Association of Prenatal Exposure to Benzodiazepines With Development of Autism Spectrum and Attention-Deficit/Hyperactivity Disorders

Vincent Chin Hung Chen, Shu I. Wu, Chiao Fan Lin, Mong Liang Lu, Yi Lung Chen, Robert Stewart

Research output: Contribution to journalArticlepeer-review

3 Citations (Scopus)


Importance: Prenatal exposure to benzodiazepines is reported to be associated with neurodevelopmental disorders among children, but associations of maternal genetic confounding with neurodevelopmental disorders among children have not been taken into consideration. Objective: To ascertain whether prenatal benzodiazepine exposure was associated with development of autism spectrum disorder (ASD) and attention-deficit/hyperactivity disorder (ADHD). Design, Setting, and Participants: This cohort study used linked data from birth certificate registration and the Taiwan National Health Insurance Research Database from January 1, 2004, to December 31, 2017, on 1 138 732 mothers with 1 516 846 live births between January 1, 2004, and December 31, 2017. Data were analyzed between February 20, 2021, and September 19, 2022. Exposure: Benzodiazepine exposure during pregnancy (first trimester to third trimester) was defined as having at least one benzodiazepine prescription dispensed. Main Outcomes and Measures: The main outcomes were ADHD and ASD. Results: There were 1 516 846 children (mean [SD] gestational age, 38.5 [1.8] years; 789 455 boys [52.0%]) born full term who were younger than 14 years of age and followed up to 2017; 5.0% of the children (n = 76 411) were exposed to a benzodiazepine during pregnancy. Benzodiazepine exposure during pregnancy was associated with increased risks of ADHD (first trimester exposure: hazard ratio [HR], 1.24 [95% CI, 1.20-1.28]; second trimester exposure: HR, 1.27 [95% CI, 1.21-1.34]; third trimester exposure: HR, 1.25 [95% CI, 1.14-1.37]) and ASD (first trimester exposure: HR, 1.13 [95% CI, 1.05-1.21]; second trimester exposure: HR, 1.10 [95% CI, 0.98-1.22]; third trimester exposure: HR, 1.21 [95% CI, 1.00-1.47]). However, no differences were found with unexposed sibling controls during the same time frame for ADHD (first trimester exposure: HR, 0.91 [95% CI, 0.83-1.00]; second trimester exposure: HR, 0.89 [95% CI, 0.78-1.01]; third trimester exposure: HR, 1.08 [95% CI, 0.83-1.41]) or ASD (first trimester exposure: HR, 0.92 [95% CI, 0.75-1.14]; second trimester exposure: HR, 0.97 [95% CI, 0.71-1.33]; third trimester exposure: HR, 1.07 [95% CI, 0.53-2.16]). Similar findings were also noted in the stratification analysis of short-acting and long-acting benzodiazepines. Conclusions and Relevance: This cohort study suggests that previously described adverse neurodevelopmental outcomes associated with benzodiazepine exposure during pregnancy were likely to be accounted for by maternal genetic confounding.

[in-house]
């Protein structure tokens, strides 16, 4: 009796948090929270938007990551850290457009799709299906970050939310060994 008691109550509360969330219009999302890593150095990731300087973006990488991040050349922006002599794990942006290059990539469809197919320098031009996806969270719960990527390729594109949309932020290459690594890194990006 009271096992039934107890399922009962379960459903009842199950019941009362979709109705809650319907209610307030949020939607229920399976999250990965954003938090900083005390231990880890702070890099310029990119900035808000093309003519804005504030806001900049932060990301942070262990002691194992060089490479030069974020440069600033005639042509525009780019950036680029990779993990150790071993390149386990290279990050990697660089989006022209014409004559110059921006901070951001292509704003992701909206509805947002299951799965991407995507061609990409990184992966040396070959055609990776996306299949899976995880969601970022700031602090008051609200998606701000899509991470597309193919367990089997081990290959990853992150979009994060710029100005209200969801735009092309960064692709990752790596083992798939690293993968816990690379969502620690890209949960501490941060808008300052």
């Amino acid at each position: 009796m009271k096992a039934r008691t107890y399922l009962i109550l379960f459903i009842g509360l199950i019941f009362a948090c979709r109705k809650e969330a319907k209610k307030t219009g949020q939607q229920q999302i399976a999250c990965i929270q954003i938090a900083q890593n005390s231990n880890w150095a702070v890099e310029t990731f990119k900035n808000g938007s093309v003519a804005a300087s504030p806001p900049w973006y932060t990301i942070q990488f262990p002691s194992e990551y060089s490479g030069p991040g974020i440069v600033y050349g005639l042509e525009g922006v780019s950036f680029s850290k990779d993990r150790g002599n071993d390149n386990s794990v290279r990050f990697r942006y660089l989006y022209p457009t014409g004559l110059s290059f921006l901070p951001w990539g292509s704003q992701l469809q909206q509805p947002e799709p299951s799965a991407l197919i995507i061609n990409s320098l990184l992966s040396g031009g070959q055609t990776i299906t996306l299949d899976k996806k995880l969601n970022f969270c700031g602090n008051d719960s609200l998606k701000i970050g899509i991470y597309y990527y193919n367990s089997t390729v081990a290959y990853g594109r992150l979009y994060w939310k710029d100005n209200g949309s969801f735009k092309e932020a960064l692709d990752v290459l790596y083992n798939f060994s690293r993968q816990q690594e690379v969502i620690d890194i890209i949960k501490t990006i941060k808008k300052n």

Original languageEnglish
Pages (from-to)e2243282
JournalJAMA network open
Issue number11
Publication statusPublished - Nov 1 2022

ASJC Scopus subject areas

  • Medicine(all)


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